The Physicians Committee for Responsible Medicine (PCRM), a nonprofit organization, has asked the federal government to consider adding a label to cheese products that would warn women about the possible risk of breast cancer.
Doctors said hormones found in cow milk-based cheese could contribute to the development of breast cancer.
In early October 2019, the PCRM sent a petition to the U.S. Food and Drug Administration (FDA) as part of a campaign they set up for Breast Cancer Awareness month.
The petition highlight a study that found that cheese products that had high-fat content could increase by 53 percent the risk of breast cancer.
Breast Cancer was named by The Centers for Disease Control and Prevention (CDC), the second most common cause of death for women in the United States. Breast Cancer affects over 240,000 women yearly and causes more than 40,000 deaths.
PCRM aims to promote plant-based nutrition and lower the consumption of animal products. Up to 12,000 members of the organization agreed with the findings that cheese made from cow’s milk could be harmful.
The PCRM is concerned that hormones can be transferred to cheese from cows during the manufacturing process. These hormones are potentially harmful IGF-1 hormones which have been directly linked to breast cancer.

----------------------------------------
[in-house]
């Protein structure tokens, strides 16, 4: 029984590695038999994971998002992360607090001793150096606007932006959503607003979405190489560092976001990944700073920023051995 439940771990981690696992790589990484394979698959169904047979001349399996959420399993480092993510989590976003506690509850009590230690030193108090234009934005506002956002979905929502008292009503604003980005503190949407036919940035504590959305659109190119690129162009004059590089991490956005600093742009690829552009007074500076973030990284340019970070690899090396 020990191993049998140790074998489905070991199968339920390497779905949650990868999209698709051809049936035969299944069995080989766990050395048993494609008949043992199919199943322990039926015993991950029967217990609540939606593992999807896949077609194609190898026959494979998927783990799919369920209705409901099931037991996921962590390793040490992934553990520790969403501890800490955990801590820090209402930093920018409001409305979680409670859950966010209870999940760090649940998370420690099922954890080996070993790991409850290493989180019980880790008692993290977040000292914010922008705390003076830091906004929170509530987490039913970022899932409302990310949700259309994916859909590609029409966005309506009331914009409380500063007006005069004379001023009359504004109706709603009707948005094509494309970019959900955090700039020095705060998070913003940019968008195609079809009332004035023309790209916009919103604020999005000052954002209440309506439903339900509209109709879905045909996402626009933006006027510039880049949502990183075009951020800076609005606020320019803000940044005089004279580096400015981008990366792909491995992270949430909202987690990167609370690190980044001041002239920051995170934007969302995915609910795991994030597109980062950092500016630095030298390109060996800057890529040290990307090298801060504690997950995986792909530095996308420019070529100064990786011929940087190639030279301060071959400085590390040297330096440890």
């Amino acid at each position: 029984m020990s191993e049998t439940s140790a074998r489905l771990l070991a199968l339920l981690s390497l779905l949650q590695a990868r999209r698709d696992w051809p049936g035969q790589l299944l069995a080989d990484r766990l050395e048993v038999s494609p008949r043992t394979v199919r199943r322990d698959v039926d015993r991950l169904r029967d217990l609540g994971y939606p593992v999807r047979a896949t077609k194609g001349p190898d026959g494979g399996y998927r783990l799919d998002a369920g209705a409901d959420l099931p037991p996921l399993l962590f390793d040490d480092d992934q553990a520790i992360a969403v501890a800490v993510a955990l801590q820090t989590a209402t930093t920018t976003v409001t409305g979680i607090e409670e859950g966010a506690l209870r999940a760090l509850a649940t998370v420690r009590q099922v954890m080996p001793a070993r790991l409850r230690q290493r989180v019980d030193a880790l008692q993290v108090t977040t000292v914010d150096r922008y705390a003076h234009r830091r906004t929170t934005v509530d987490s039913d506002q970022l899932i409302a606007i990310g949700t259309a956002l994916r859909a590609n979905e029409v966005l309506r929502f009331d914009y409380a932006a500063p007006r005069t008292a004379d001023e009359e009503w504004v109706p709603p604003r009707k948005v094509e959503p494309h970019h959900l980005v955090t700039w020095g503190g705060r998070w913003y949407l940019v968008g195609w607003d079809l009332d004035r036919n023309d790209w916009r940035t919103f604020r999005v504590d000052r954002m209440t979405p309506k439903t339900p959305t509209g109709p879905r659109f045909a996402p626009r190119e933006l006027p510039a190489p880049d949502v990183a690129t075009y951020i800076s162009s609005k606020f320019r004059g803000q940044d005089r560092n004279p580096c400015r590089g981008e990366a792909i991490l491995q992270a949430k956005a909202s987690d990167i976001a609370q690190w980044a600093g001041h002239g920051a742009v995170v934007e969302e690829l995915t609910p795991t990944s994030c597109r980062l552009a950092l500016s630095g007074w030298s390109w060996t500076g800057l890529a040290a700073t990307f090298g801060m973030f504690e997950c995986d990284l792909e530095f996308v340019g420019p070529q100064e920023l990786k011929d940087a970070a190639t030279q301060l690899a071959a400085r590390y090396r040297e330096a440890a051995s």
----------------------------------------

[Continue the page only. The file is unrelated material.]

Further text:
Neal Barnard, president of PCRM, said in a press release: “Instead of cheese manufacturers slapping a pink ribbon on products as they have done during previous Breast Cancer Awareness Months, they should be adding warning labels.”
Continuing, he added: “We want women to be aware that dairy cheese could put them at risk of dying from breast cancer.”
The PCRM noted that women could continue to eat some cheese and dairy products. Low-fat dairy products could offer benefits, such as lowering the risk of cancer.
However, not everybody agreed with the study. Nutritionist Keri Gans expressed concern saying the research involved too many variables to directly link cheese too and increased risk of breast cancer.
She said that the lifestyle of the woman and other dietary factors should be considered.
The nutritionist added a well-balanced diet would allow women to avoid the adverse effects of cheese by managing daily consumption and intake of saturated fat.
Gans added: “There is no danger in cheese/ We can’t blame anything on one particular food, as much as we might like to. We need to look at a person’s total diet. I’m not convinced, and I’m not sure the consumer should be either.”
MSN.com: Doctors Want FDA To Warn Women About Cheese And Breast Cancer Link
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